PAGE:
Photo by OLIVIER DOULIERY / AFP via Getty Images
AFP via Getty Images
The Irish Data Protection Commission has launched an investigation into the massive loss of Facebook user data online.
It was recently revealed that more than 530 million Facebook users ‘personal information was posted on a low-level hacking forum and users’ phone numbers were put up for sale.
Facebook’s defense is that the data in question was not hacked but scraped, and that it was the fault of users’ own privacy settings (despite the fact that “Public” was the default, even if the phone number was set to “Just Me”) .).
The company also claimed that the data had been scraped before the GDPR was in place, which meant it wasn’t ready to report the leak.
“Based on our research so far, we believe that the information in the dataset released this weekend was publicly available and was deleted prior to changes to the platform in 2018 and 2019,” it said.
However, the Irish Data Protection Commission (DPC), which oversees the Dublin-based company, was skeptical and suggested that some of the data could at least be from a later period and that this is subject to GDPR.
And now, under pressure from the European Commission, it has announced that it will launch a full investigation.
“After examining the information so far provided by Facebook Ireland on this matter, the DPC is of the opinion that one or more provisions of the GDPR and / or the Data Protection Act 2018 may have been violated and / or may be violated in relation to the personal data of Facebook users” , it said in a statement.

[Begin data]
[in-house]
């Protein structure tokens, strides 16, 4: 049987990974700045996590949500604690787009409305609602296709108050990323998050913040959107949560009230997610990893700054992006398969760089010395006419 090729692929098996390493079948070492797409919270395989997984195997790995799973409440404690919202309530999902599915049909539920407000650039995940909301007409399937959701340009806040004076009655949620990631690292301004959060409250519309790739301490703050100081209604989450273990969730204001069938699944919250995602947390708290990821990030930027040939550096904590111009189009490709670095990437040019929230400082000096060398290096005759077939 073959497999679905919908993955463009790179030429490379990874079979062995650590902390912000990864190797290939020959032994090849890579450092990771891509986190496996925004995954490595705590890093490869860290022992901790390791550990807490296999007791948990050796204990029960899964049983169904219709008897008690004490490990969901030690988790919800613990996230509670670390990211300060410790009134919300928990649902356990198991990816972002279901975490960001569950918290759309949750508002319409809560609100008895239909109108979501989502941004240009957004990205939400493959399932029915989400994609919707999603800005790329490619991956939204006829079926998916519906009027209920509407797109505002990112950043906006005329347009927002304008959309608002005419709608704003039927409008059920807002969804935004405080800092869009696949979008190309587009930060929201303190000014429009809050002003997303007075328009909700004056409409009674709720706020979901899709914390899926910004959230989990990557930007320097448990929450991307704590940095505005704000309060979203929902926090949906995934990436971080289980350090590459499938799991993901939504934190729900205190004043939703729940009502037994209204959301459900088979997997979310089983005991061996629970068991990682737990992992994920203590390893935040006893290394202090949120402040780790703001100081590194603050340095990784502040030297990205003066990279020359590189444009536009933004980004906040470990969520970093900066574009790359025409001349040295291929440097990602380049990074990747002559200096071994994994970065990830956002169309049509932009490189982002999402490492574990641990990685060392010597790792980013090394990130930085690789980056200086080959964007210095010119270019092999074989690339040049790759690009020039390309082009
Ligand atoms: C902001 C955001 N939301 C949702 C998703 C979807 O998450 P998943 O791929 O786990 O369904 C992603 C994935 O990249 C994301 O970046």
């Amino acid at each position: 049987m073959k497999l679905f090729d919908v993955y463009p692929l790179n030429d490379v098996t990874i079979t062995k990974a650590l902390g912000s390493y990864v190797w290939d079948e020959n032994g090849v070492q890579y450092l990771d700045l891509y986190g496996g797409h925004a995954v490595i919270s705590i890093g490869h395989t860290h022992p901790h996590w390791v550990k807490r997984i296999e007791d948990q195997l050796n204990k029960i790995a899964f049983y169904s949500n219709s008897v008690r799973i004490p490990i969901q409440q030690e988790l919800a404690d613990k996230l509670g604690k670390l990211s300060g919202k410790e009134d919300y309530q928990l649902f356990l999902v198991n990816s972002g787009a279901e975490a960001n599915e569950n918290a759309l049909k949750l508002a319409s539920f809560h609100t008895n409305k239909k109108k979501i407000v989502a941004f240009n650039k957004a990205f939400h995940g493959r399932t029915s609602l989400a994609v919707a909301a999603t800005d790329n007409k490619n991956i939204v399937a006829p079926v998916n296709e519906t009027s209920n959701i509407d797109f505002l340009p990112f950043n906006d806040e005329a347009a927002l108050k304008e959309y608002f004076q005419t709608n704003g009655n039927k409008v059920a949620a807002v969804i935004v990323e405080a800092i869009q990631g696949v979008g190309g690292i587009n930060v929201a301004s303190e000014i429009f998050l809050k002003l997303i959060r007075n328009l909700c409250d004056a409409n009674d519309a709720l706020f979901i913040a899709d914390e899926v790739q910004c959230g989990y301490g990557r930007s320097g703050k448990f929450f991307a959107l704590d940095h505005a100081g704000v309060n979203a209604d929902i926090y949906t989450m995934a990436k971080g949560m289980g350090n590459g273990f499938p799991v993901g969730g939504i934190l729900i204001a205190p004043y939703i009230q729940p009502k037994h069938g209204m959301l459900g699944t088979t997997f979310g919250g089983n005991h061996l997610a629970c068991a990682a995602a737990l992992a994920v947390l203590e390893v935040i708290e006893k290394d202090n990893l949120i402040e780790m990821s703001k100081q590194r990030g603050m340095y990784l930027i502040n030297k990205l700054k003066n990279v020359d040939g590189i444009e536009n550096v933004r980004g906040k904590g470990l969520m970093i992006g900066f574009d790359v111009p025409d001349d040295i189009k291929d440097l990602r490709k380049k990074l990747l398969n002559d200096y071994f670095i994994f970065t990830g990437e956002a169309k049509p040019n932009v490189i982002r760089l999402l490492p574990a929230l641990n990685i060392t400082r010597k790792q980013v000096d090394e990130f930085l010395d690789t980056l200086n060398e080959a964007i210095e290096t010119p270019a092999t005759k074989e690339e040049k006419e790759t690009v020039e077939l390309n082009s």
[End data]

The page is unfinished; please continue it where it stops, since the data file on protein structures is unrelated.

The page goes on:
“Accordingly, the Commission considers it appropriate to determine whether Facebook Ireland has fulfilled its obligations as a data controller in relation to the processing of its users’ personal data using the Facebook Search, Facebook Messenger Contact Importer and Instagram Contact Importer functions, or whether one or more provisions of the GDPR and / or the Data Protection Act 2018 were and / or will be violated by Facebook in this regard. ”
While Facebook claims that the ability to import contacts in question is common to many apps, it has announced that it will work with the request.
The step of the DPC follows the demands of the European Commission for a comprehensive investigation. Earlier this week, Justice Commissioner Didier Reynders said he had spoken to Data Protection Commissioner Helen Dixon about the matter and asked Facebook to “actively and quickly … shed light on the issues identified”.
If it is found that Facebook is violating the GDPR, fines of up to four percent of sales are threatened. The company is already the subject of more than a dozen investigations by the DPC, none of which have been completed.